The defendant in the overtime laws action - Kindred Healthcare, and subsidiaries Professional Healthcare at Home and NP Plus - is headquartered in Kentucky. However, the lawsuit was filed in Oakland and brought by California plaintiffs unhappy with working long hours without the capacity to take proper breaks for rest and nutrition, or so it is alleged.
The plaintiffs also allege in their lawsuit that the reality of missing such breaks puts them into an overtime pay situation that has not resulted in compensation.
According to the Contra Costa Times (6/18/14), lead plaintiffs in the unpaid overtime lawsuit currently seeking certification as a class action are both from California and both veteran caregivers. Emma Delores Hawkins hails from San Pablo, while Ginger Rogers calls Sacramento home. Both women, according to the report, provide non-medical care to the elderly, ill and disabled on behalf of Kindred.
Kindred contracts out workers like Hawkins and Rogers to assisted living and rehabilitation facilities. Plaintiffs allege that during 12-hour shifts five to seven days per week, meal and rest breaks that are mandated according to California Labor Code and the Fair Labor Standards Act, are not provided.
“You might get a chance to go to the bathroom, but getting fresh air or taking a break - it’s not happening. Not a lunch break, not a 15-minute break, nothing,” Rogers said, in comments appearing in the Contra Costa Times. “It’s been going on for quite some time. Unfortunately, a lot of people have not been speaking up. I decided to speak up. I’m going for some change in the health care profession.”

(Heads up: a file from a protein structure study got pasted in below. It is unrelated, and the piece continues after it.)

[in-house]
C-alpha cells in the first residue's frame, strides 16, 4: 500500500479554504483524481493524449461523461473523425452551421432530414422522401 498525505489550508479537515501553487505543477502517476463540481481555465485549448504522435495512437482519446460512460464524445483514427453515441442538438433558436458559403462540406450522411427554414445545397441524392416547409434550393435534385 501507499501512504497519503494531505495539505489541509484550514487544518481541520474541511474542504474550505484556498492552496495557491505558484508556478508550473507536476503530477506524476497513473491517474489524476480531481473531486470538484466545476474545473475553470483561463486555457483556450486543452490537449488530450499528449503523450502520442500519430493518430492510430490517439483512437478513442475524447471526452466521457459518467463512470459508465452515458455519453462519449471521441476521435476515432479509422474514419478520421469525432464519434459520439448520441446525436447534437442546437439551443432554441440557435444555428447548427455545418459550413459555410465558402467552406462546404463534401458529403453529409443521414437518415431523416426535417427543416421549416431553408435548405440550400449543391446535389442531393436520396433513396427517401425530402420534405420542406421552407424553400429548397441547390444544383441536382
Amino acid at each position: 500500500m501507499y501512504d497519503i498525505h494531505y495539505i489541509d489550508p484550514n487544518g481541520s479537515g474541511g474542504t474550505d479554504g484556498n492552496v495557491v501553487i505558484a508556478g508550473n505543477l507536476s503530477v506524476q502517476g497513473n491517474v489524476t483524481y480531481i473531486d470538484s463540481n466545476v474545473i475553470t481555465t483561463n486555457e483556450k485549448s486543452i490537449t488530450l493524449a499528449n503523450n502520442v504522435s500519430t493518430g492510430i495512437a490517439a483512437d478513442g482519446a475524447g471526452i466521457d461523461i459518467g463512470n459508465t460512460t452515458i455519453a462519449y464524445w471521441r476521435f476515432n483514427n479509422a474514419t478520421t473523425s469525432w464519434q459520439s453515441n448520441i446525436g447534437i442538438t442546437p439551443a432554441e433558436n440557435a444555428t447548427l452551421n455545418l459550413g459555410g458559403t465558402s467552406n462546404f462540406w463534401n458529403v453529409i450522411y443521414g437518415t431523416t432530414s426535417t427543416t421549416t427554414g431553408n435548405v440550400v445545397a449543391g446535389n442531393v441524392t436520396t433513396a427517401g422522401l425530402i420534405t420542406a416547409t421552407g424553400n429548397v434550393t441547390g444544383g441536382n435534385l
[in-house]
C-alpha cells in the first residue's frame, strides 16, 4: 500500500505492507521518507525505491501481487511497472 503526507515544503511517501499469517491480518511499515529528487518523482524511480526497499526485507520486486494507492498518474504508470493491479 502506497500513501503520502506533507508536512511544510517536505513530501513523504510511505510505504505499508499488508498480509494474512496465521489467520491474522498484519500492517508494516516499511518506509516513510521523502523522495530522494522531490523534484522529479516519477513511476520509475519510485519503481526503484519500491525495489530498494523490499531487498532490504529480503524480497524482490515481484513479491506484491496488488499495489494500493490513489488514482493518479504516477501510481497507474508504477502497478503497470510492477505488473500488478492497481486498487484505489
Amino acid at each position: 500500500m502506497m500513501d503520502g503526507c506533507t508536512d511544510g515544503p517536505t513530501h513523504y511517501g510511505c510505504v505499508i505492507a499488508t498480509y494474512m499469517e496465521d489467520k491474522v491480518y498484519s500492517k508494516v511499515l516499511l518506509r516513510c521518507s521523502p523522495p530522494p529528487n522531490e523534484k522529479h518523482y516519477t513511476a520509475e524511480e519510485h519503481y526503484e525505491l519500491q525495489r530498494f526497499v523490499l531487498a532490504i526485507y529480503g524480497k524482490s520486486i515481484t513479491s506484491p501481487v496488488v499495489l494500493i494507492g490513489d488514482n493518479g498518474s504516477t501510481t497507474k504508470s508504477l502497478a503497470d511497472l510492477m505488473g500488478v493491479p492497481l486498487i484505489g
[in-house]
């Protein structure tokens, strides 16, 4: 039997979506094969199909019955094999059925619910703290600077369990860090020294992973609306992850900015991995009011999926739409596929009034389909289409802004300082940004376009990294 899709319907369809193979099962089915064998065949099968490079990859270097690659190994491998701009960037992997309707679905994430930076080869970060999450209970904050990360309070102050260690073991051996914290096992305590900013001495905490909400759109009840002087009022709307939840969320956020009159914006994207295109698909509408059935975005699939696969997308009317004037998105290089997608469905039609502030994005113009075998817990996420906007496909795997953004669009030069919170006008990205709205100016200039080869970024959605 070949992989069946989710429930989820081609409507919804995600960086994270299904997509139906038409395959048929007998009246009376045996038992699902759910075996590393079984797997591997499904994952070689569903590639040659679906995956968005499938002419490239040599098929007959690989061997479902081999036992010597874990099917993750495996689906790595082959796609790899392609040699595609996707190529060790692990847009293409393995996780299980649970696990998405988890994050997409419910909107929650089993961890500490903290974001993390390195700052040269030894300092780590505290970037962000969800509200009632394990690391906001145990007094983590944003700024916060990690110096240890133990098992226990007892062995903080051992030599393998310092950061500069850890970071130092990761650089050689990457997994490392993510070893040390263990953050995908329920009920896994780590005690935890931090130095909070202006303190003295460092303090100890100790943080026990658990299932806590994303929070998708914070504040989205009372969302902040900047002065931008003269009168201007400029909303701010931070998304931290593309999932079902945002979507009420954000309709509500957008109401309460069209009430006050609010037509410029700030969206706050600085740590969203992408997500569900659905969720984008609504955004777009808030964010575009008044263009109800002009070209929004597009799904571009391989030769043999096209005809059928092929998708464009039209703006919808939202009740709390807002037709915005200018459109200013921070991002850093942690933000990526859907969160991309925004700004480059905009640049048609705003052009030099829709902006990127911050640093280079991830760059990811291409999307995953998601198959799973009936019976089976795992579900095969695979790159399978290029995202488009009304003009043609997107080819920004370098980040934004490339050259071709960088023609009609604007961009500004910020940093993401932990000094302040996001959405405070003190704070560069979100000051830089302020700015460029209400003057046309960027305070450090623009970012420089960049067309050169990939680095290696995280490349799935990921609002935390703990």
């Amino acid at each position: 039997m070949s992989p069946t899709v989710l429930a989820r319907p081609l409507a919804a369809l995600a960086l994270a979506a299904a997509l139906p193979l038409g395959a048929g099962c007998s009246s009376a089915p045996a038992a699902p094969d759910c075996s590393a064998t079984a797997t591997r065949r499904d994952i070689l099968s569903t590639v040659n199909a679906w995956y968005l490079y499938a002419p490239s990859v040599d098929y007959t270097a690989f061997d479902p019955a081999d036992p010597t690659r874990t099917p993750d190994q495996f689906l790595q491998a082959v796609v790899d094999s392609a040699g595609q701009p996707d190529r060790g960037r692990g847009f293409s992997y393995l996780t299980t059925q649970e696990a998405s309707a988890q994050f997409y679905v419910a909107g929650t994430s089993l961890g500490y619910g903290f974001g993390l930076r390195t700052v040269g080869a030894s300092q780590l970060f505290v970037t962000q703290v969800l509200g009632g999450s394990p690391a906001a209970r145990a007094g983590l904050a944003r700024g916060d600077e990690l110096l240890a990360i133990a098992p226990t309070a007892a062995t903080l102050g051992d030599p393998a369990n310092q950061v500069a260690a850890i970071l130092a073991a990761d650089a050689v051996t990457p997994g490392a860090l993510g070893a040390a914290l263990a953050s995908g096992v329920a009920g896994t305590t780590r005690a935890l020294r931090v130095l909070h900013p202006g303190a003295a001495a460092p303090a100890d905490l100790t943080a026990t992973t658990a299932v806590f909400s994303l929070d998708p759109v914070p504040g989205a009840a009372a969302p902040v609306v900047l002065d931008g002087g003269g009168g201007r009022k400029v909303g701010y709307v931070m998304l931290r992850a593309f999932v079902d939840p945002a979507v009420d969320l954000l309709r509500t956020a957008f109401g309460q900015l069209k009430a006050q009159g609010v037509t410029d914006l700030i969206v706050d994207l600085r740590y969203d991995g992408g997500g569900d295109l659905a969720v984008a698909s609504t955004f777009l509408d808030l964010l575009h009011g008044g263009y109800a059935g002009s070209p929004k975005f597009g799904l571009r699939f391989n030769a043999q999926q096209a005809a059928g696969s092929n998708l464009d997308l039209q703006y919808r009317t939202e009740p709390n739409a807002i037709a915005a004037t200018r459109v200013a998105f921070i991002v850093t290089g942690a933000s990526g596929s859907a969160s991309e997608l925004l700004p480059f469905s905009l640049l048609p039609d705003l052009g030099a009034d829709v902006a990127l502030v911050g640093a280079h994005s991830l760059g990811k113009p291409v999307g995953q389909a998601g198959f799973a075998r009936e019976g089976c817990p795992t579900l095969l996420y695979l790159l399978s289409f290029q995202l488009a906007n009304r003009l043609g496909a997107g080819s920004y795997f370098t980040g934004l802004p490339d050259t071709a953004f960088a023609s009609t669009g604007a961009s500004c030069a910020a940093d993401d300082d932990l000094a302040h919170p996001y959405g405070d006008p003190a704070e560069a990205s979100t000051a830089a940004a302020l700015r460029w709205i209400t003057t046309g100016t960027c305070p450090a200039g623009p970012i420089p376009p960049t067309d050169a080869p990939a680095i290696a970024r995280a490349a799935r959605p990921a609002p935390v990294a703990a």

While the lead plaintiffs indicate they themselves usually work for 12 hours within a shift, the lawsuit alleges that some workers can toil up to 24 hours without being granted or having the opportunity to take needed meal and rest breaks as required by law. The lawsuit notes that workers deployed to private residences receive a flat-pay wage that breaks down to less than minimum wage, when missed breaks and such are factored in.
The alleged lack of overtime is also a contravention of overtime laws.
According to the report, the lawsuit would affect about 300 caregivers who work on behalf of the defendants in private homes and elder care facilities throughout the state.
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A spokesperson for the defendant had no comment, noting that the overtime pay lawsuit - filed June 18 - had yet to be served.
Many employers who hire workers under contract attempt to escape overtime pay laws that govern provisions for minimum wage, overtime pay, and mandated meal and rest periods, by claiming contracted workers are independent contractors, and not employees. Numerous lawsuits have been filed by plaintiffs who take exception to such a position.
Not making allowances for meal and rest periods as mandated under California labor law can, across a 12- or 24-hour shift, contribute to health problems and poor job performance for the worker, together with safety concerns for the clients they serve.